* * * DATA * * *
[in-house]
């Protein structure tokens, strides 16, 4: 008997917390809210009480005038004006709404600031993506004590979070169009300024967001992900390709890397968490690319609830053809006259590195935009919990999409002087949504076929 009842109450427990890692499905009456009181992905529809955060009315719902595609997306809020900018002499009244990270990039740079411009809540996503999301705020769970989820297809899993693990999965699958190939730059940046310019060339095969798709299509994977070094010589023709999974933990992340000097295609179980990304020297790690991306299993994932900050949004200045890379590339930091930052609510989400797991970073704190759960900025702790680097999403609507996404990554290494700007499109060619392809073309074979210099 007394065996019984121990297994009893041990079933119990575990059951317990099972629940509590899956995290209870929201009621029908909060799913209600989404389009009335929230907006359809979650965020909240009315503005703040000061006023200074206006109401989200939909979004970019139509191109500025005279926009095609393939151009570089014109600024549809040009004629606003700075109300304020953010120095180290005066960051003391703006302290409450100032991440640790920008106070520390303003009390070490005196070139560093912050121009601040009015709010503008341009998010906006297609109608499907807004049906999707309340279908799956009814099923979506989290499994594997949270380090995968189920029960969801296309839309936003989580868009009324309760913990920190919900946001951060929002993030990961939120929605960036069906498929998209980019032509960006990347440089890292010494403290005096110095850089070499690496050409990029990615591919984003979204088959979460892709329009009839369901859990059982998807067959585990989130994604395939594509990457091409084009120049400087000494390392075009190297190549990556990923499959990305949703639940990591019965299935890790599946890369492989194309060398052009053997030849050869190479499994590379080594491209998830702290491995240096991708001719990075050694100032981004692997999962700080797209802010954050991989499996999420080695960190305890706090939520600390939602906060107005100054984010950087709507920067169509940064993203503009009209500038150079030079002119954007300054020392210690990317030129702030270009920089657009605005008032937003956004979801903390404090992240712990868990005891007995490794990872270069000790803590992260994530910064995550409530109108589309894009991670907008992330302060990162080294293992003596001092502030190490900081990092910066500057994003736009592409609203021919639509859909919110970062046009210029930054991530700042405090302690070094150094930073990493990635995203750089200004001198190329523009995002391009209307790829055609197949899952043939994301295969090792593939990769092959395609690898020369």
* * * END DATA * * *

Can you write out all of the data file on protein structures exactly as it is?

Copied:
[in-house]
């Protein structure tokens, strides 16, 4: 008997917390809210009480005038004006709404600031993506004590979070169009300024967001992900390709890397968490690319609830053809006259590195935009919990999409002087949504076929 009842109450427990890692499905009456009181992905529809955060009315719902595609997306809020900018002499009244990270990039740079411009809540996503999301705020769970989820297809899993693990999965699958190939730059940046310019060339095969798709299509994977070094010589023709999974933990992340000097295609179980990304020297790690991306299993994932900050949004200045890379590339930091930052609510989400797991970073704190759960900025702790680097999403609507996404990554290494700007499109060619392809073309074979210099 007394065996019984121990297994009893041990079933119990575990059951317990099972629940509590899956995290209870929201009621029908909060799913209600989404389009009335929230907006359809979650965020909240009315503005703040000061006023200074206006109401989200939909979004970019139509191109500025005279926009095609393939151009570089014109600024549809040009004629606003700075109300304020953010120095180290005066960051003391703006302290409450100032991440640790920008106070520390303003009390070490005196070139560093912050121009601040009015709010503008341009998010906006297609109608499907807004049906999707309340279908799956009814099923979506989290499994594997949270380090995968189920029960969801296309839309936003989580868009009324309760913990920190919900946001951060929002993030990961939120929605960036069906498929998209980019032509960006990347440089890292010494403290005096110095850089070499690496050409990029990615591919984003979204088959979460892709329009009839369901859990059982998807067959585990989130994604395939594509990457091409084009120049400087000494390392075009190297190549990556990923499959990305949703639940990591019965299935890790599946890369492989194309060398052009053997030849050869190479499994590379080594491209998830702290491995240096991708001719990075050694100032981004692997999962700080797209802010954050991989499996999420080695960190305890706090939520600390939602906060107005100054984010950087709507920067169509940064993203503009009209500038150079030079002119954007300054020392210690990317030129702030270009920089657009605005008032937003956004979801903390404090992240712990868990005891007995490794990872270069000790803590992260994530910064995550409530109108589309894009991670907008992330302060990162080294293992003596001092502030190490900081990092910066500057994003736009592409609203021919639509859909919110970062046009210029930054991530700042405090302690070094150094930073990493990635995203750089200004001198190329523009995002391009209307790829055609197949899952043939994301295969090792593939990769092959395609690898020369």